For the first time, Ihuoma observed that people's attitude during Mass is beginning to change.
"Many people are scared whenever they come to church now," he said. "You see people trying to select sitting positions away from others. And the diocese has stopped the sign of peace during Mass so many people try to avoid personal contact with others. I think awareness is high now because of the way the virus is ravaging other countries in parts of Europe."
Situation in other parishes
At the Nsukka Diocese in Southeast Nigeria, the situation is different — the diocese has not officially issued any directive to parishes on precautionary measures against the virus.
But priests who spoke to NCR say they are creating awareness among their parishioners and have adopted some preventive measures to keep themselves safe.
Fr. Donatus Ajibo runs the diocese-owned St. Mary's Hospital and a chaplaincy at the premises where he celebrates Mass for the sick and local parishioners.
"We have put measures in place to prevent an outbreak of the virus here," Ajibo says. "We have sanitized and created awareness among our staff and parishioners and have also provided sanitizers and enough face masks."
Ajibo told NCR that he doesn't need the directive of his bishop to apply protective measures in his pastoral work.
"Before the outbreak of the disease, I administered the Sacrament of Extreme Unction on patients freely with bare hands, but now I use face mask and hand gloves and would wash my hands with sanitizer at the end of the day."
The Nigeria Centre for Disease Control team meet in the situation room on COVID-19 (Courtesy of the Nigeria Centre for Disease Control)
At St. Peter's Catholic Chaplaincy located at the University of Nigeria, Nsukka, the reception of the Holy Communion directly in the mouth has not been suspended, but parishioners who wish to receive it on their palms would be obliged by the officiating priest.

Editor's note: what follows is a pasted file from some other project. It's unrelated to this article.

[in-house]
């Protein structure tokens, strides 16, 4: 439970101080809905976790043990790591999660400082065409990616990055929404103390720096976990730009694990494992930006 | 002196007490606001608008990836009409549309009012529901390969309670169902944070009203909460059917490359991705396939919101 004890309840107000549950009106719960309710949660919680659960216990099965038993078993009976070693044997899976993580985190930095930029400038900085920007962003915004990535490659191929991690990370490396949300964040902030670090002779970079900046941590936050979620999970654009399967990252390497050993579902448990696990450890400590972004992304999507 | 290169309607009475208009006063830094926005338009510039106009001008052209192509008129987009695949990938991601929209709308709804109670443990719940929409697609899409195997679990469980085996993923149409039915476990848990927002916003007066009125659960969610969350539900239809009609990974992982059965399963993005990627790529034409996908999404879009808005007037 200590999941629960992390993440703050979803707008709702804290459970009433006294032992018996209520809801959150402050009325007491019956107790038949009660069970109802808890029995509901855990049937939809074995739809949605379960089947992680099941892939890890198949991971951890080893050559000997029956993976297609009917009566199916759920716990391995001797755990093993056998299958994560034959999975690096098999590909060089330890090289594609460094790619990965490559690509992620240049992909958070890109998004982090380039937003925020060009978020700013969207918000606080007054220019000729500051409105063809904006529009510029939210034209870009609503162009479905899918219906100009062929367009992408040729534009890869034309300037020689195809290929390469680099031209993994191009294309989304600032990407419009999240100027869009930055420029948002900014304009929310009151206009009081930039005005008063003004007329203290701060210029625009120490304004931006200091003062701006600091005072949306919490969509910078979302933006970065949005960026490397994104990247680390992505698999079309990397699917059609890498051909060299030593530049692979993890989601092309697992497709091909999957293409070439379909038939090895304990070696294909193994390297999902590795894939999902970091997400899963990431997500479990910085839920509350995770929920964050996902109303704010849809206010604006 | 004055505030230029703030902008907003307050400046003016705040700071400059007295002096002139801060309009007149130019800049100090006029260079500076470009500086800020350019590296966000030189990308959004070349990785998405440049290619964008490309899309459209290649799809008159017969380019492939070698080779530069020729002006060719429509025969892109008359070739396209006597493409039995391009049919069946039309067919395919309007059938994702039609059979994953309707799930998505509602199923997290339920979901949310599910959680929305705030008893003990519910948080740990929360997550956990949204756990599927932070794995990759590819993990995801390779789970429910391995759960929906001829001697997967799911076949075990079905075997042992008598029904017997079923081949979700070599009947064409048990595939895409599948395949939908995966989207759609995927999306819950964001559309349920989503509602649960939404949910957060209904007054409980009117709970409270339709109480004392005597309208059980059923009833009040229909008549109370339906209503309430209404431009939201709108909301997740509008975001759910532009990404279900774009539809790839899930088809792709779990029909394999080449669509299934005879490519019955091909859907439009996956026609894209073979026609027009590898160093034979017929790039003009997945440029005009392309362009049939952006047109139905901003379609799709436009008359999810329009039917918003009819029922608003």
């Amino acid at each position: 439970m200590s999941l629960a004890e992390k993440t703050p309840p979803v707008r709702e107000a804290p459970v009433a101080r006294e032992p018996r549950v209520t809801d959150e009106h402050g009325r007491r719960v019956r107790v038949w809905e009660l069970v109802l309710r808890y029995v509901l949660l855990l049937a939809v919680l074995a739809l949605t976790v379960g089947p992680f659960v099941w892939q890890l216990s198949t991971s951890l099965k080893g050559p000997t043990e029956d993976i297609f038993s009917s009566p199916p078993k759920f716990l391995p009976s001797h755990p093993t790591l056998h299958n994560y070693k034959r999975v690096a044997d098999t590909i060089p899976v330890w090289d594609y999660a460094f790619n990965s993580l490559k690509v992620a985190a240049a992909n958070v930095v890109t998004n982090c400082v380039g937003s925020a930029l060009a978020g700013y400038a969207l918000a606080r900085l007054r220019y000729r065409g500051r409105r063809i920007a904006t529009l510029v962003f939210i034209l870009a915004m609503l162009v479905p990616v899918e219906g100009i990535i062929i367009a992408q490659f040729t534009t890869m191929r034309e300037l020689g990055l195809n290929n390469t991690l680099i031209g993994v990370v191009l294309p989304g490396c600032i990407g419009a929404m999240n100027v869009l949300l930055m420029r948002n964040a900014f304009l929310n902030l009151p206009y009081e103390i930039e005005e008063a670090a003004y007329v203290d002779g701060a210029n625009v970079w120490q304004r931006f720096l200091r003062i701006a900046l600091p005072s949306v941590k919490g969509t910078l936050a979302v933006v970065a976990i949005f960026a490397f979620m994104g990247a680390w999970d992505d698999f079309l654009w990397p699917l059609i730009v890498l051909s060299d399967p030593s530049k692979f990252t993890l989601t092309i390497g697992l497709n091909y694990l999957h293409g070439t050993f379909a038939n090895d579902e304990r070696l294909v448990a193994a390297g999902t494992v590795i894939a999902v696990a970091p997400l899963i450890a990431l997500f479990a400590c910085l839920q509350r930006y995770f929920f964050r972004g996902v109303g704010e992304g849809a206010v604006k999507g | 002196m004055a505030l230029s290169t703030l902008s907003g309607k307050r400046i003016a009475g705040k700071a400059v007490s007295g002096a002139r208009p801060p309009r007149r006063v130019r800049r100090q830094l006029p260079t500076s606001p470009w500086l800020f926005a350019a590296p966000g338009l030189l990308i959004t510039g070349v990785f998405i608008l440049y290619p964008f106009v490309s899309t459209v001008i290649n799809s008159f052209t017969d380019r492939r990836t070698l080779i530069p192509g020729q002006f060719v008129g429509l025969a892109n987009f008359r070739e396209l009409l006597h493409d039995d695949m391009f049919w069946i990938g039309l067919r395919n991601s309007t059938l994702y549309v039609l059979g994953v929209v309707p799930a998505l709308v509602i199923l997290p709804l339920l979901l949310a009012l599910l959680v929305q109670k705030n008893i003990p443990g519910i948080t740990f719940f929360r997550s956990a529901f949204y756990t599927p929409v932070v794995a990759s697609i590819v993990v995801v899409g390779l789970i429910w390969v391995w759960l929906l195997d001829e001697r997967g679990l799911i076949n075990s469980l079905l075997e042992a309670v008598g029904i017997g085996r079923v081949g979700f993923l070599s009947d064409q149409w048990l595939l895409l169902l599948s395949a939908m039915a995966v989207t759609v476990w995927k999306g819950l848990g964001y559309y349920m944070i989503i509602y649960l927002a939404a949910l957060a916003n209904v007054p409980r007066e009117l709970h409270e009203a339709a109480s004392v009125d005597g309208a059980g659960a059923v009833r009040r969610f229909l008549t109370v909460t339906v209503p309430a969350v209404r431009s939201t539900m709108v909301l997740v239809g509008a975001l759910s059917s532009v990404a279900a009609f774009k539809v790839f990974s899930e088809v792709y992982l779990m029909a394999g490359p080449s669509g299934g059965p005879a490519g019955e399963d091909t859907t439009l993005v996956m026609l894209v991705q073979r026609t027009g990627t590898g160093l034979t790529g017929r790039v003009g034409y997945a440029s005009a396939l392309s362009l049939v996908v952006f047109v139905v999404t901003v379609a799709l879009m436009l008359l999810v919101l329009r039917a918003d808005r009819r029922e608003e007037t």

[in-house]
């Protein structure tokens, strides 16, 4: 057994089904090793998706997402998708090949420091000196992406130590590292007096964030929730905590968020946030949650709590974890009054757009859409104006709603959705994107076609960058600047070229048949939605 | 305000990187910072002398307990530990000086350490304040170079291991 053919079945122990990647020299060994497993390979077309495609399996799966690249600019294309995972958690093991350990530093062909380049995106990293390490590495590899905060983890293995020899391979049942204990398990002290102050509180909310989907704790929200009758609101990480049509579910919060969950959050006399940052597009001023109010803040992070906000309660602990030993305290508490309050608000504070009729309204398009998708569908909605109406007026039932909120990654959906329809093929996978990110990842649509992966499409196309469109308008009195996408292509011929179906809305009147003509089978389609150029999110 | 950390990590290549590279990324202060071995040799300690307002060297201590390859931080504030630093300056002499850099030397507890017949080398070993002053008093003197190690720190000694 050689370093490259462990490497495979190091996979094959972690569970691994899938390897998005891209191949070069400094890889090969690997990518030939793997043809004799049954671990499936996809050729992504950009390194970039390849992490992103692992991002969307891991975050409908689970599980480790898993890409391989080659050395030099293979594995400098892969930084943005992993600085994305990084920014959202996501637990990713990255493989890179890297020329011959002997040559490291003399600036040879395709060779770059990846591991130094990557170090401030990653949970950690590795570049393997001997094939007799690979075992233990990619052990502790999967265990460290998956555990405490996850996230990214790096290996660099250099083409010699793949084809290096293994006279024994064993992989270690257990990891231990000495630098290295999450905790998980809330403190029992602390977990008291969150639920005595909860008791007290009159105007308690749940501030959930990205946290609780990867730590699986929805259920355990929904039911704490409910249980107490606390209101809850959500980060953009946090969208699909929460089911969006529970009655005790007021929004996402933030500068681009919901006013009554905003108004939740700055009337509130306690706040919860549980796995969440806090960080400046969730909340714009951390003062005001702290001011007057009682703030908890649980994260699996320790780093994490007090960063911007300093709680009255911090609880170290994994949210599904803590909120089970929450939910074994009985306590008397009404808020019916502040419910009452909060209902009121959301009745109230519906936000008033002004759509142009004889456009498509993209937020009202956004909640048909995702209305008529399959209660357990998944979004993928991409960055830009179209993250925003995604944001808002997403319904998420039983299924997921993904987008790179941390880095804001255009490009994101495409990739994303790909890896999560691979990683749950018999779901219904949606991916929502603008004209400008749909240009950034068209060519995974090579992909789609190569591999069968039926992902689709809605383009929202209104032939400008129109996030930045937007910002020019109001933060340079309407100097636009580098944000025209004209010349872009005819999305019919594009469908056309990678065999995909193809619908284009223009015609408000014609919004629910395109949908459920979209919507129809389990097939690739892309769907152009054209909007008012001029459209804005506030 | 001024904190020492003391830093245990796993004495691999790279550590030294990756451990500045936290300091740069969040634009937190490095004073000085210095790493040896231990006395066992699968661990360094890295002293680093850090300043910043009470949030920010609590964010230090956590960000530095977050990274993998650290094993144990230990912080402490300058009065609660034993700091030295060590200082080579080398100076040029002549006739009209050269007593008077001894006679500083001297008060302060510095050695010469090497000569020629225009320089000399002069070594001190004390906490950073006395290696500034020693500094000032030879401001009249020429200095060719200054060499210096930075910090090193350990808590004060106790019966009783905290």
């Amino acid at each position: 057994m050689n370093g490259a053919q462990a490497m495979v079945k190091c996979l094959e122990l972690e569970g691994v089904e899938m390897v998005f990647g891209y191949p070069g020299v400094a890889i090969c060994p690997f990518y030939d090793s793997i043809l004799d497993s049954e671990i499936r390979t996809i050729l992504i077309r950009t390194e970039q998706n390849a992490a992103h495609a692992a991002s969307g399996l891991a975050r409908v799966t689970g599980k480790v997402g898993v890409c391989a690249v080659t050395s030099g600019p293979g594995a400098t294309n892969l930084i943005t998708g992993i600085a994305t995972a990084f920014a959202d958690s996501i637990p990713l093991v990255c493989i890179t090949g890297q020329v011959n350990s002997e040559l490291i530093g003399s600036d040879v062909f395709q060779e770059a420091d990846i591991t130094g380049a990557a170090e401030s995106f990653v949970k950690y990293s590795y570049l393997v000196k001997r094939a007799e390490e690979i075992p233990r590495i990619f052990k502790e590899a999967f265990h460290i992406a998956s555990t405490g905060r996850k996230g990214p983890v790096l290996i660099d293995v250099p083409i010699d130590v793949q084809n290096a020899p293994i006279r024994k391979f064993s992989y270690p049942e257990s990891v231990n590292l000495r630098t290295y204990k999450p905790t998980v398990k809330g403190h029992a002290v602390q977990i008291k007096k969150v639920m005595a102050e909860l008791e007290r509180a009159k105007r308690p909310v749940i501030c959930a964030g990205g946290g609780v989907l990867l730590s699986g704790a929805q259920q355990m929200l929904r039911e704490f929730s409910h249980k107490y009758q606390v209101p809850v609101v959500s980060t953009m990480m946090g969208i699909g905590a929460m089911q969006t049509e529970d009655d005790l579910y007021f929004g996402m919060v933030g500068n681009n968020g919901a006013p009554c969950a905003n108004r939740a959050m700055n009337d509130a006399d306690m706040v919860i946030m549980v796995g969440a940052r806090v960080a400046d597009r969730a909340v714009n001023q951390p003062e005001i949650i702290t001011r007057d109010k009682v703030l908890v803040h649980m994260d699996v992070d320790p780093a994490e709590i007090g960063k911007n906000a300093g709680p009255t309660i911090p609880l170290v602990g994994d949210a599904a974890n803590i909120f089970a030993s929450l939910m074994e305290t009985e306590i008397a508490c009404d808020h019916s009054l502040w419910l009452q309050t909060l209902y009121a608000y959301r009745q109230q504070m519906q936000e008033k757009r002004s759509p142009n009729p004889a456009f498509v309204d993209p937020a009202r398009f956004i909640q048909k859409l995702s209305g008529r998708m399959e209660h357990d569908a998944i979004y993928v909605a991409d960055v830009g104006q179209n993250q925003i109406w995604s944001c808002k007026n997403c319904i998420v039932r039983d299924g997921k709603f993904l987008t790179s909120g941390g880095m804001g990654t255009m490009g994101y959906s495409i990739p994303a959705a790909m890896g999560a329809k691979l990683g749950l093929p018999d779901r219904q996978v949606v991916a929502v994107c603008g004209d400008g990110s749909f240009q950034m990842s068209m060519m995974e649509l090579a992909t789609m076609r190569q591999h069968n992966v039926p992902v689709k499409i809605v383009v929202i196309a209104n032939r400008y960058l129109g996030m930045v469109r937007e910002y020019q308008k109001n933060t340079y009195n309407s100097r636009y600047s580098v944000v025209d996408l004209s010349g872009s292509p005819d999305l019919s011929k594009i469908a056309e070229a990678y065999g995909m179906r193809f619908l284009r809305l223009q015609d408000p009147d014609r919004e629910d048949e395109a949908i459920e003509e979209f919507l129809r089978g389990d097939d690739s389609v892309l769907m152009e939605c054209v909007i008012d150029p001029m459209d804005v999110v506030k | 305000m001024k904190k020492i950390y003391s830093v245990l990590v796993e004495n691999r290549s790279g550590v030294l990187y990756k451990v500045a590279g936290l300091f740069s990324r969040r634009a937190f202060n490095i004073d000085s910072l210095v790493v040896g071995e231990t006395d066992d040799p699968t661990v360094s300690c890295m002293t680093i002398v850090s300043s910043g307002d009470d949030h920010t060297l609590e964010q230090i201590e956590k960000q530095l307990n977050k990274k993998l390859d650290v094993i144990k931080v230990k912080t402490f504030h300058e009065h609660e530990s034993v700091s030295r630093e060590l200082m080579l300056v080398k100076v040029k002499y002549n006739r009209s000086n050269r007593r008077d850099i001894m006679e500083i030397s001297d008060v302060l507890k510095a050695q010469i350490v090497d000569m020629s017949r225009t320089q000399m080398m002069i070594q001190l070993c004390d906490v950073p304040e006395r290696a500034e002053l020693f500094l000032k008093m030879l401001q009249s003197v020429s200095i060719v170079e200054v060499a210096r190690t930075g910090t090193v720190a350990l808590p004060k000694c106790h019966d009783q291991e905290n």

"Our priest made the announcement during the 7:45 a.m. Mass," John Chukwu, a student at the University who attends Mass at the chaplaincy, said. "Receiving of the Holy Communion and the sign of peace during Mass are optional because everyone knows the situation about the outbreak."
Ihuoma and Chukwu say their attitude towards Mass or fellow parishioners has not changed despite reports of the virus in the country and around the world.
"I still greet people in church and shake their hands the way I used to," Ihuoma said. "I am not really afraid of the virus because I do everything to keep myself safe by washing my hands regularly. So, nothing has really changed from the way I do things except for the ones the church said we should do."
"I am just indifferent about it," Chukwu adds. "I hug people and shake hands whenever I feel like. Maybe because it [Corona virus] is not that serious in the country."
Chika hopes that the outbreak would come to an end, so life can return to normal again.
"Things have not been the same again in church since the outbreak was reported," he says. "I want this to be over so everything can be the same again."
[Patrick Egwu is a freelance journalist based in Nigeria.]